Individuals with mental retardation offer us examples of behavior analogous to those seen in childhood that may represent breakdowns in communication, reality testing, or the capacity to verbally express experiences that are emotionally charged, unusual, or both. I was recently asked to see a woman living at the facility where I work (henceforth referred to as "the Center") who was diagnosed with bipolar disorder and mild mental retardation. She had been treated with high doses of medication that could be prescribed for this disorder, but seemed to have become worse over the past year. Because I work at the facility full-time, I was able to see her during examples of what were being reported as psychotic episodes. This led to a different conceptualization of her problem, a different treatment plan, and a reduction of neuroleptic medication that had been increased to a high dose and had resulted in sedation, but no real improvement.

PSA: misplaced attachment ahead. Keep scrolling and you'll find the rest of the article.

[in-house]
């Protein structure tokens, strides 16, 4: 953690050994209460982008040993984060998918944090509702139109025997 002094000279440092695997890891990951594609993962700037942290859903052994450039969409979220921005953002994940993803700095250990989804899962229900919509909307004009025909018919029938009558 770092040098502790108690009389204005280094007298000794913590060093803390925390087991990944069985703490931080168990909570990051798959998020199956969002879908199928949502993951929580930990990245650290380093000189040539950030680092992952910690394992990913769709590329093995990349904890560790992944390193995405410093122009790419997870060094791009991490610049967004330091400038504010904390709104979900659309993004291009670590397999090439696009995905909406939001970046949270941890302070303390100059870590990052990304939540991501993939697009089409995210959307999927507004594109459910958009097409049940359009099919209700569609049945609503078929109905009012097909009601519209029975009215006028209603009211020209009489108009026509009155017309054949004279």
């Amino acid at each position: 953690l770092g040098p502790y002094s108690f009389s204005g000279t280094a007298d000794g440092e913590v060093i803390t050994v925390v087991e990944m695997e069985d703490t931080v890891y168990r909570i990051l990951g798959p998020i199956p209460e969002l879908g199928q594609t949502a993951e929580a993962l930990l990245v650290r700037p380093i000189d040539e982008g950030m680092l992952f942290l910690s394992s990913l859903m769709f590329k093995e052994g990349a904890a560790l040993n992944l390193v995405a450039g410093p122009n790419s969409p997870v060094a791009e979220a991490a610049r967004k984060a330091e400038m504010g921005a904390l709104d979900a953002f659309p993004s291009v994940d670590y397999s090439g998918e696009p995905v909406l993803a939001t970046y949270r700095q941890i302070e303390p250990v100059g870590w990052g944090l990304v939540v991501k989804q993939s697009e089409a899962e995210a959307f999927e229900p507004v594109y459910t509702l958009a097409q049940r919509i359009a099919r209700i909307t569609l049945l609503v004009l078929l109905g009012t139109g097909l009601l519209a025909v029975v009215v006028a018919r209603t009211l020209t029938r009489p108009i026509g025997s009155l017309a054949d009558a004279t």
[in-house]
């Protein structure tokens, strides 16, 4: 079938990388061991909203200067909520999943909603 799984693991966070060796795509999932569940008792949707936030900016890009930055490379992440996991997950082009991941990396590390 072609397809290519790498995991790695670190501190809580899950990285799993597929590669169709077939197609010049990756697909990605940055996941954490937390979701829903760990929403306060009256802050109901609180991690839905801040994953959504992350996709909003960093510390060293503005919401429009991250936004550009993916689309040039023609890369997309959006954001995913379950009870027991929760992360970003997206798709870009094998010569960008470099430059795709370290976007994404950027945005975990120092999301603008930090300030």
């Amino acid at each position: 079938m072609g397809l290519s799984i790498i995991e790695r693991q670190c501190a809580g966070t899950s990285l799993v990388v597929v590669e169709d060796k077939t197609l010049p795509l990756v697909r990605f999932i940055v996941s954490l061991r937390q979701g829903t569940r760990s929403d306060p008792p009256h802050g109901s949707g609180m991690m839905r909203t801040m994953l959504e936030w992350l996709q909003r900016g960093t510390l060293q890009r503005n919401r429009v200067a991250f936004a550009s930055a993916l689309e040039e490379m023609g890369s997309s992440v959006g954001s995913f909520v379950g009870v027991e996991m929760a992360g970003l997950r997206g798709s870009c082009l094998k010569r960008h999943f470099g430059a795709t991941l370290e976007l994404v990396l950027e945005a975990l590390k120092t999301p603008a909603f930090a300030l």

Ms. X was born in 1956, and her mother remarried shortly after her birth. At age two years, she was brought to the local hospital emergency room three times within a span of several months, first after falling from a window, next after being punched in the abdomen; and finally after having been beaten severely by her stepfather after soiling her diaper. She was described as having contusions all over her abdomen, there was concern about spleen and liver injury, and head injuries were noted. She was taken into protective custody and placed in foster care with a family who noted that she was difficult and often appeared frightened. She was moved to another foster home prior to being placed at the Center at age eight years; no mention is made of therapy for her traumatic experience. No special adjustment problems were noted at the Center, but she was prescribed chlorpromazine (Thorazine) for "behavior" throughout the rest of her childhood and into her adult years. She was noted to have intelligence in the mildly retarded range, but did learn to read and write to some extent. At age 16 years, she was transferred to a residential facility in another state after her mother (who had remarried and by then enjoyed a stable marriage) moved and requested her transfer. While there, she was described as a productive worker, who often helped less-able residents with job tasks, and who could capably perform a number of tasks related to cardboard box fabrication. No special behavioral or emotional problems were noted. After her mother died of cancer, when Ms. X was 18, she was transferred back to the Center to be closer to surviving relatives. She was placed in the community for a period of time, and during this time was psychiatrically hospitalized in an agitated state, accompanied by claims that she had been raped. These claims appear to have been seen as delusional, as she was unable to provide a detailed and consistent account of the alleged rape, and she was treated with a antipsychotic medication. She eventually was returned to the Center. Staff there who recall her return and knew her prior to community placement believe that she had in fact been raped or sexually molested, but they were unable to get her to talk about the details due to her avoidance of the subject. Later attempts to place her in the community were accompanied by increasing anxiety and agitation, and allegations of being sexually molested while at the Center. She was treated with fluoxetine (Prozac), which may have helped to some extent. A different psychiatric consultant saw her as meeting criteria for bipolar disorder and recommended treatment with valproic acid (Depakote), lithium, olanzapine (Zyprexa), and other medications. She seemed to worsen over time and had become sedated, inactive, and obese, probably due to the high dose of olanzapine used to treat episodes of what were seen as delusions, involving repeated allegations that she was being raped while asleep in bed.